25 April - Lessons learned through a COVID-19 nursing home outbreak – go here.

25 April - Letter from a retired RN to Premier Ford: The problems with LTC were evident long before COVID – go here.

23 April - Working with seniors in long-term care requires specialized knowledge – go here.

22 April - Shaking the stigma: We need a proactive COVID-19 response for mental health and addiction – go here.

21 April - We Require Expanded and Accessible COVID-19 Data in Ontario – go here.

20 April - Can Loss of Smell and Taste Help Screen for COVID-19? – go here.

18 April - COVID, Trump and the World Health Organization – go here.

16 April - A Home Based Model To Confront COVID-19 – The Case Of The Balearic Islands – go here.

15 April - COVID-19 and the Challenges in Homecare – go here.

14 April - Reprocessing Of N95 – An Update – go here.

14 April - A New COVID-19 Facility For Persons Experiencing Homelessness In Toronto – go here

13 April - Practical Tips for Safe Use of Masks – go here.

10 April - Ontario’s Tragedy in Long Term Care Homes and Retirement Homes – go here.

10 April - RNAO Action – Supporting Long-Term Care – go here.

10 April - Update For Nursing Students – NCLEX Exam – go here.

9 April - Celebrating Passover, Good Friday, Holy Saturday, Easter Sunday and the start of Ramadan during a pandemic – go here.

9 April - Guidance on use of N95 mask – go here.

7 April - Sentinel surveillance and on-site testing in the homeless service sector – go here.

7 April - Reprocessing of n95 – safe? – go here.

5 April - We must change the way we do testing and case definition – go here.

5 April - Ringing the alarm bells on critical care beds – go here.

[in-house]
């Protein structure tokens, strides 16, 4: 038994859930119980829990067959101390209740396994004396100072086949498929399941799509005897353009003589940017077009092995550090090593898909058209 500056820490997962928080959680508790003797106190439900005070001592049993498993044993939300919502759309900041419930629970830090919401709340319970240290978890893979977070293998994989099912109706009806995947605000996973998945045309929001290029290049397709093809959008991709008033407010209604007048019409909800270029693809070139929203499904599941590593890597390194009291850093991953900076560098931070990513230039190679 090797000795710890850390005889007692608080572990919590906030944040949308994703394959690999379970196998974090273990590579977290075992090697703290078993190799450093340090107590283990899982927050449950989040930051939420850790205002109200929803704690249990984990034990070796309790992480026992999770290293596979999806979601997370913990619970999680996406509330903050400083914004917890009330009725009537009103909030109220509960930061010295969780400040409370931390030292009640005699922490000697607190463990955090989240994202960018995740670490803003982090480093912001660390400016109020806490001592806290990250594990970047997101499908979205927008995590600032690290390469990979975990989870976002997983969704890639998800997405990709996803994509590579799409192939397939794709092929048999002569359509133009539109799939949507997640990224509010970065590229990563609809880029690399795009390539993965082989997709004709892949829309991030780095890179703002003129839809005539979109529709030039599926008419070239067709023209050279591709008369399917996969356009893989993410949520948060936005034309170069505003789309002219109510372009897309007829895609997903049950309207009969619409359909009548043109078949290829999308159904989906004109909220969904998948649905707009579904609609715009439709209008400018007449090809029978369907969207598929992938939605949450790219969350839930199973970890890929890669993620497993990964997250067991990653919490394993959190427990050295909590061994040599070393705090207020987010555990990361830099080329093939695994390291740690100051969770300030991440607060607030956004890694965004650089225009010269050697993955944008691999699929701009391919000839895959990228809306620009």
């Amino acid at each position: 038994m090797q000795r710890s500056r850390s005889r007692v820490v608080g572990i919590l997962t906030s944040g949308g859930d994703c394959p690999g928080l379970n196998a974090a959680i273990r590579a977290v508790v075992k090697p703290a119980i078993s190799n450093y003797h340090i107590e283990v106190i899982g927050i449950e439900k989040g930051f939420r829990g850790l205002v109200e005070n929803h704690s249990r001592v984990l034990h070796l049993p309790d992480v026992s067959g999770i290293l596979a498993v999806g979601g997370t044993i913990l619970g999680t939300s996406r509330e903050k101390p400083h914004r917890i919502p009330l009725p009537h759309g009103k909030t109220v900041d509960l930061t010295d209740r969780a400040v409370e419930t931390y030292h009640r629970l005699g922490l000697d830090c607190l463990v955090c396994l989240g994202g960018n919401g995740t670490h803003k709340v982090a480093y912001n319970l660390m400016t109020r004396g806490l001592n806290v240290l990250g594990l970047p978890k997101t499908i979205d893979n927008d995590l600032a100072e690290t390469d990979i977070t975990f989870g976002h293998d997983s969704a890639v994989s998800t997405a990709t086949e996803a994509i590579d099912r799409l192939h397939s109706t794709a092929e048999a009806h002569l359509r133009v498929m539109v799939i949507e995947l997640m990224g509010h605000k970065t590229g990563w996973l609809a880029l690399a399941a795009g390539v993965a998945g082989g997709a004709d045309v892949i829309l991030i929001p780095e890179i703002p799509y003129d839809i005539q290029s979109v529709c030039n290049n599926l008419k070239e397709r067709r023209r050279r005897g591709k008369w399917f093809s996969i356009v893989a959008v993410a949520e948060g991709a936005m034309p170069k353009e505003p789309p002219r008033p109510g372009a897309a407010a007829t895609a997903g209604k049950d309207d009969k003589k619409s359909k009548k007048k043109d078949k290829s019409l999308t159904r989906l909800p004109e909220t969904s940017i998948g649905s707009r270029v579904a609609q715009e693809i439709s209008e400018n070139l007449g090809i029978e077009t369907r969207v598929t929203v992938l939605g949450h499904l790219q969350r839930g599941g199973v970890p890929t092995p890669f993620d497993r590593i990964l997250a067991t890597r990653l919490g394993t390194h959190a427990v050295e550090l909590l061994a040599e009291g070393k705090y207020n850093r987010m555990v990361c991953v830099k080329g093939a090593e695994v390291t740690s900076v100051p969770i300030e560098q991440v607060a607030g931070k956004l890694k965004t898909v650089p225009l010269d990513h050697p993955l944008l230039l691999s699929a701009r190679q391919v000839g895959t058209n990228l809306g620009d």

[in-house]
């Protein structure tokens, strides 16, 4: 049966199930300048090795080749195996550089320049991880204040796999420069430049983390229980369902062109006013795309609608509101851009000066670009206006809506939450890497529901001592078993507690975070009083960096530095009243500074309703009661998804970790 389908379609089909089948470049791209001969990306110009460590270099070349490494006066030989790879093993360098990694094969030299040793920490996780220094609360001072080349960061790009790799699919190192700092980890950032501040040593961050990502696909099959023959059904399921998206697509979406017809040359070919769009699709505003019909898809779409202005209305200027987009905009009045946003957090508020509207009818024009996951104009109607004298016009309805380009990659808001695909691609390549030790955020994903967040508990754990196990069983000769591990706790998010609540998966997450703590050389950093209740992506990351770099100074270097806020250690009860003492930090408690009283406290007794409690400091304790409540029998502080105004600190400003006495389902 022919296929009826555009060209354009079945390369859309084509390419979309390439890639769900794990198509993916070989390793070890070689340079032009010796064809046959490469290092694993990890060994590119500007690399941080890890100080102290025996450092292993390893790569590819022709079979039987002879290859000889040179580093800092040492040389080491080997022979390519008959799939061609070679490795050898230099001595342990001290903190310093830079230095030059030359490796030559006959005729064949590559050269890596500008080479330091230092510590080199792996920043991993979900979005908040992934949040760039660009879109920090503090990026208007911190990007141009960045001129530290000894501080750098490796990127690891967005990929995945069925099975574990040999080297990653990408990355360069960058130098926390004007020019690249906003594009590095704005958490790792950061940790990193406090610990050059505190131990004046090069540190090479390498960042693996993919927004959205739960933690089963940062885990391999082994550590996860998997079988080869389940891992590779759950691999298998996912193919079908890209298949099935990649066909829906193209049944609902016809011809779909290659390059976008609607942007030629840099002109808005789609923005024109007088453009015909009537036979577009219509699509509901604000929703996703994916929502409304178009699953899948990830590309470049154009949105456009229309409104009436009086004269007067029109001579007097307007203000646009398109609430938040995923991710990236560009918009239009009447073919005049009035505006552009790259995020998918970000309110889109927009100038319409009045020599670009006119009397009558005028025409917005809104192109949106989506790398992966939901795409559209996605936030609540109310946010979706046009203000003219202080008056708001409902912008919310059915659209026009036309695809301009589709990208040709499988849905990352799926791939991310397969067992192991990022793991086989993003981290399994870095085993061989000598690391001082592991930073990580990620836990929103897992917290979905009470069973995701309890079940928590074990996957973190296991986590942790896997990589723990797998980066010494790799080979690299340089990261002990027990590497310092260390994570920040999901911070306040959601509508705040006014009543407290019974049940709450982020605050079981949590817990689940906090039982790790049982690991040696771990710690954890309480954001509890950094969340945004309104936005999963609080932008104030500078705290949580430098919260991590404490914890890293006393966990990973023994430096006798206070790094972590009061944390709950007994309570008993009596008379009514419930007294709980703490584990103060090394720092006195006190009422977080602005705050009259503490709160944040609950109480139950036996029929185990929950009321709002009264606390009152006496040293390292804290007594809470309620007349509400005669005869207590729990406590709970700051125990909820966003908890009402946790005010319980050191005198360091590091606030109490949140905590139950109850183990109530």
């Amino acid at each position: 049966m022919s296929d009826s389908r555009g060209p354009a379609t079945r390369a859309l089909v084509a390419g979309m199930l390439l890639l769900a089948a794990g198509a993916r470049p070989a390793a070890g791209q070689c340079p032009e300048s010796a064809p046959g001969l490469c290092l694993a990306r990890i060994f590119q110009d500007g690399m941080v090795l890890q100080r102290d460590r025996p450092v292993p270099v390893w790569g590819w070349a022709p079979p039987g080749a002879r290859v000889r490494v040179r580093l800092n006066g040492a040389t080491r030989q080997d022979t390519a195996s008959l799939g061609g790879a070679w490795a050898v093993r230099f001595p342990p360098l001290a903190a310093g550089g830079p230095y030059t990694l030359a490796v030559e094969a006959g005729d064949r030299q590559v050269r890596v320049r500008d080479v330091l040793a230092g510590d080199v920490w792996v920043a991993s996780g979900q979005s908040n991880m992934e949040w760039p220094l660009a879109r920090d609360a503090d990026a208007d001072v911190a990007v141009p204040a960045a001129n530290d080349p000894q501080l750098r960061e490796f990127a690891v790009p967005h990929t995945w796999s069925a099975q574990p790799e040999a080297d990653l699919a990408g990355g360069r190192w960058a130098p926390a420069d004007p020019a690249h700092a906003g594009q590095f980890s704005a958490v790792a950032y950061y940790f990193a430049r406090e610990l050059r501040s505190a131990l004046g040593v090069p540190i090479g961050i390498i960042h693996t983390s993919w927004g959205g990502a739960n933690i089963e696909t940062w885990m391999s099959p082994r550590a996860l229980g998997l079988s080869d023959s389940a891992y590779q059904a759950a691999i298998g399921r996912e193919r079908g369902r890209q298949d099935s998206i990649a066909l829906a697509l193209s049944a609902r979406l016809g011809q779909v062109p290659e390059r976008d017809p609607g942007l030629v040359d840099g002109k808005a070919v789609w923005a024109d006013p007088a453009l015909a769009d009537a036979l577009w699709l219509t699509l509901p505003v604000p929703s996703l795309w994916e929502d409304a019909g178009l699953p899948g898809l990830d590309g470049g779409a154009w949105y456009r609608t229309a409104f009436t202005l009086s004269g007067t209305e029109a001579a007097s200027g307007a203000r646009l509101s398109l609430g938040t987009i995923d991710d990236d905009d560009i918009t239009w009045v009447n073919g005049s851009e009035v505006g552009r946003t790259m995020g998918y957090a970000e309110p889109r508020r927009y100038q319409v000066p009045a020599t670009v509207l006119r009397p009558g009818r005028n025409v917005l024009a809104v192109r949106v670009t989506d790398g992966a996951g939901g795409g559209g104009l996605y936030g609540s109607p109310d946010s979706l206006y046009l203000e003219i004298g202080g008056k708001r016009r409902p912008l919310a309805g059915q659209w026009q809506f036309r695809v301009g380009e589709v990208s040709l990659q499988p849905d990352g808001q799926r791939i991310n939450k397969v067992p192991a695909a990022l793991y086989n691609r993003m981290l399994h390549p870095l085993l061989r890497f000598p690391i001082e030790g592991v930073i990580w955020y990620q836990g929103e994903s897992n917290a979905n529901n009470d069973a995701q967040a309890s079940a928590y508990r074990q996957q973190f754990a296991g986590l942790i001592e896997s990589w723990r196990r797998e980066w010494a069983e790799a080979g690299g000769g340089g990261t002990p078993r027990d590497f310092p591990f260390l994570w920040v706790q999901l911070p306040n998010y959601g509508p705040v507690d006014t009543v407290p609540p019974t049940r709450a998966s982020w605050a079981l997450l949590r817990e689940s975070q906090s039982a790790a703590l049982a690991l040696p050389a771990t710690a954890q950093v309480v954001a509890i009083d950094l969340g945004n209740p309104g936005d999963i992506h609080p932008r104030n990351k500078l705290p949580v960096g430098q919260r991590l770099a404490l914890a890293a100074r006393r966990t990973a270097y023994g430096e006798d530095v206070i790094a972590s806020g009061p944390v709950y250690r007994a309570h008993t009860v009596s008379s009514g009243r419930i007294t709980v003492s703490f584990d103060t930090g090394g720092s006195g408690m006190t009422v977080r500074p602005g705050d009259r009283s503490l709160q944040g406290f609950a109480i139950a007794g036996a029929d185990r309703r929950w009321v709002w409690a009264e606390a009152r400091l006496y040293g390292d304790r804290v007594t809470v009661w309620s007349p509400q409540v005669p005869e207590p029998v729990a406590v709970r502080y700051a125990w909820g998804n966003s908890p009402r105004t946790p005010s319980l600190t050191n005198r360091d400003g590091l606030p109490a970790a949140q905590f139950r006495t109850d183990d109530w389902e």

4 April - COVID-19, stay at home and domestic violence – go here.

We have posted earlier ones in my blog here. Please go and take a look.


Information Resources

Public Health Ontario maintains an excellent resource site on materials on COVID-19. This is an essential resource for Ontario health providers. 

Ontario’s health provider website is updated regularly with useful resources here.

Ontario’s public website on the COVID-19 is there to inform the general public – encourage your family and friends to access this public website. The WHO has provided an excellent link for you to share with members of the public here.

Please promote the use of Ontario’s COVID-19 self-assessment tool: It also has a guide where to seek care, if necessary. Its use will provide the province with real-time data on the number and geography of users who are told to seek care, self-isolate or to monitor for symptoms. Data will inform Ontario's ongoing response to keep individuals and families safe.

Health Canada's website provides the best information capturing all of Canada. It contains an outbreak update, Canada's response to the virus, travel advice, symptoms and treatment, and resources for health professionals.

The World Health Organization plays a central role in addressing the COVID-19 pandemic. See here and here.

You can find up-to-date global numbers in Coronavirus COVID-19 Global Cases by Johns Hopkins CSSE.